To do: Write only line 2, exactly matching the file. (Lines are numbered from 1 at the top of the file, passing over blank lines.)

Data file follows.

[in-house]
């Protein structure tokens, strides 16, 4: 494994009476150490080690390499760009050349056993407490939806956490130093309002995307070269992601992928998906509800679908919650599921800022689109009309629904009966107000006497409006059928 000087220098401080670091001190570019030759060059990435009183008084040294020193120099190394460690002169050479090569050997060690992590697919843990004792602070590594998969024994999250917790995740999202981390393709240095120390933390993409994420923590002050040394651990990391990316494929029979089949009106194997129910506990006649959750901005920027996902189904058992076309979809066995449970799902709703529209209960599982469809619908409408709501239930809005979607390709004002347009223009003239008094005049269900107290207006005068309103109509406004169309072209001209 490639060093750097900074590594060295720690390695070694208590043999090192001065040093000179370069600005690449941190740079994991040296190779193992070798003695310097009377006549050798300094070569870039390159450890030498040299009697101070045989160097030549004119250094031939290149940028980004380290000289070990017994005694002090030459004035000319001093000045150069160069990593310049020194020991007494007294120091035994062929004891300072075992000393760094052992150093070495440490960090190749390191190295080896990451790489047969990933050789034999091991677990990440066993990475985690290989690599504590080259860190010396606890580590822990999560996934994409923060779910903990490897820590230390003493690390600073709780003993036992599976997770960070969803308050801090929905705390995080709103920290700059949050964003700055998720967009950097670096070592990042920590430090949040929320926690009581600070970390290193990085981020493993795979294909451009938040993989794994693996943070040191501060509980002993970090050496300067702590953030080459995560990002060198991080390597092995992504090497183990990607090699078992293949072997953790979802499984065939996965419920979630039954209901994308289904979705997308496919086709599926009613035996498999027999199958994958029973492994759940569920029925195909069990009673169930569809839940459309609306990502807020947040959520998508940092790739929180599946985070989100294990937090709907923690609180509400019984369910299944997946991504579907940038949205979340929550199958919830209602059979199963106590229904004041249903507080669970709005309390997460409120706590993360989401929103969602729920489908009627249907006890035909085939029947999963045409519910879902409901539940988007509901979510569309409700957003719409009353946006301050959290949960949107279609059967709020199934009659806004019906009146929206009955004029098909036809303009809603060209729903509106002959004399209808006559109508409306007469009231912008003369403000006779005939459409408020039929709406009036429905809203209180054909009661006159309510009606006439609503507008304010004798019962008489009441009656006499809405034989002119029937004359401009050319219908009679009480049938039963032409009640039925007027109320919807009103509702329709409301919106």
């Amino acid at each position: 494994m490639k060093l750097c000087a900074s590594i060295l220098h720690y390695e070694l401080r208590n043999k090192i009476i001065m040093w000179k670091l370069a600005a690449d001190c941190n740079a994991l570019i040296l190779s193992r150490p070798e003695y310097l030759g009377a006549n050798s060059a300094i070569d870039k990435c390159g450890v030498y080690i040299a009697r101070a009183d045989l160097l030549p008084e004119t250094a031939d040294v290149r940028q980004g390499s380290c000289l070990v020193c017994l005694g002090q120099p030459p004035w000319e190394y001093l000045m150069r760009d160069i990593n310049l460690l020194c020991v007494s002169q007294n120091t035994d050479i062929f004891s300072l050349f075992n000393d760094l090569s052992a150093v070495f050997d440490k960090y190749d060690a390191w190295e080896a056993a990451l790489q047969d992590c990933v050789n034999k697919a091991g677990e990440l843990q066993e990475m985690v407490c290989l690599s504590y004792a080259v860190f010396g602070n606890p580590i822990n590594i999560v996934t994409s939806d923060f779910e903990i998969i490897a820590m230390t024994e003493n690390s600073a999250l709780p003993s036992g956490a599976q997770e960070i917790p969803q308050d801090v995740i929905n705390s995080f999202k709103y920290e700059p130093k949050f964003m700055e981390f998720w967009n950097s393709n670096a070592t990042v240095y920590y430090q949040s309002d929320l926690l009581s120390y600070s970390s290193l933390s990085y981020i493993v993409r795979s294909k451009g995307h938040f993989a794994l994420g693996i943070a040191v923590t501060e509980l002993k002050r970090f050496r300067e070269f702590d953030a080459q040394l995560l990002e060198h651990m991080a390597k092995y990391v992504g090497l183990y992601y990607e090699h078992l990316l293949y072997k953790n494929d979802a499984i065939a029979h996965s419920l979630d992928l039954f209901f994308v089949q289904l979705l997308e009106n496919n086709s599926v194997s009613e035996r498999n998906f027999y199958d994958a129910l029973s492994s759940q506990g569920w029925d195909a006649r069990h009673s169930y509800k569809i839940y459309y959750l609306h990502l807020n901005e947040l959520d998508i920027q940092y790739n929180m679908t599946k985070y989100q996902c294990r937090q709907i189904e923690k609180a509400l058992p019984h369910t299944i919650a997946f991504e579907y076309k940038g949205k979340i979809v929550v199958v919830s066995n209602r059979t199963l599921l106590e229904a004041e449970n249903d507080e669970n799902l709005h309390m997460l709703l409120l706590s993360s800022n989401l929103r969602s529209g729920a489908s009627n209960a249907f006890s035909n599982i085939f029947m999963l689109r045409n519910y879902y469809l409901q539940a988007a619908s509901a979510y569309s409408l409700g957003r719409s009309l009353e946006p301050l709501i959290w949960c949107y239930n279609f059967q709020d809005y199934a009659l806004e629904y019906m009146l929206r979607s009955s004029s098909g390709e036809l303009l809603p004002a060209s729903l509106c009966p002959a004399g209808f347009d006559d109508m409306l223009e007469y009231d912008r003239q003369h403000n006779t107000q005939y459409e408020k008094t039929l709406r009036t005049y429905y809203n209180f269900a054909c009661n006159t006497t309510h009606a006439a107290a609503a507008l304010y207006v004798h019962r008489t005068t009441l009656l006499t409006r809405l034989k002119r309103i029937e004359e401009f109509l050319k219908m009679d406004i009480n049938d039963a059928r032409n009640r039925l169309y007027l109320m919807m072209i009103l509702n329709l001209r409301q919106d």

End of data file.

């Protein structure tokens, strides 16, 4: 494994009476150490080690390499760009050349056993407490939806956490130093309002995307070269992601992928998906509800679908919650599921800022689109009309629904009966107000006497409006059928 000087220098401080670091001190570019030759060059990435009183008084040294020193120099190394460690002169050479090569050997060690992590697919843990004792602070590594998969024994999250917790995740999202981390393709240095120390933390993409994420923590002050040394651990990391990316494929029979089949009106194997129910506990006649959750901005920027996902189904058992076309979809066995449970799902709703529209209960599982469809619908409408709501239930809005979607390709004002347009223009003239008094005049269900107290207006005068309103109509406004169309072209001209 490639060093750097900074590594060295720690390695070694208590043999090192001065040093000179370069600005690449941190740079994991040296190779193992070798003695310097009377006549050798300094070569870039390159450890030498040299009697101070045989160097030549004119250094031939290149940028980004380290000289070990017994005694002090030459004035000319001093000045150069160069990593310049020194020991007494007294120091035994062929004891300072075992000393760094052992150093070495440490960090190749390191190295080896990451790489047969990933050789034999091991677990990440066993990475985690290989690599504590080259860190010396606890580590822990999560996934994409923060779910903990490897820590230390003493690390600073709780003993036992599976997770960070969803308050801090929905705390995080709103920290700059949050964003700055998720967009950097670096070592990042920590430090949040929320926690009581600070970390290193990085981020493993795979294909451009938040993989794994693996943070040191501060509980002993970090050496300067702590953030080459995560990002060198991080390597092995992504090497183990990607090699078992293949072997953790979802499984065939996965419920979630039954209901994308289904979705997308496919086709599926009613035996498999027999199958994958029973492994759940569920029925195909069990009673169930569809839940459309609306990502807020947040959520998508940092790739929180599946985070989100294990937090709907923690609180509400019984369910299944997946991504579907940038949205979340929550199958919830209602059979199963106590229904004041249903507080669970709005309390997460409120706590993360989401929103969602729920489908009627249907006890035909085939029947999963045409519910879902409901539940988007509901979510569309409700957003719409009353946006301050959290949960949107279609059967709020199934009659806004019906009146929206009955004029098909036809303009809603060209729903509106002959004399209808006559109508409306007469009231912008003369403000006779005939459409408020039929709406009036429905809203209180054909009661006159309510009606006439609503507008304010004798019962008489009441009656006499809405034989002119029937004359401009050319219908009679009480049938039963032409009640039925007027109320919807009103509702329709409301919106």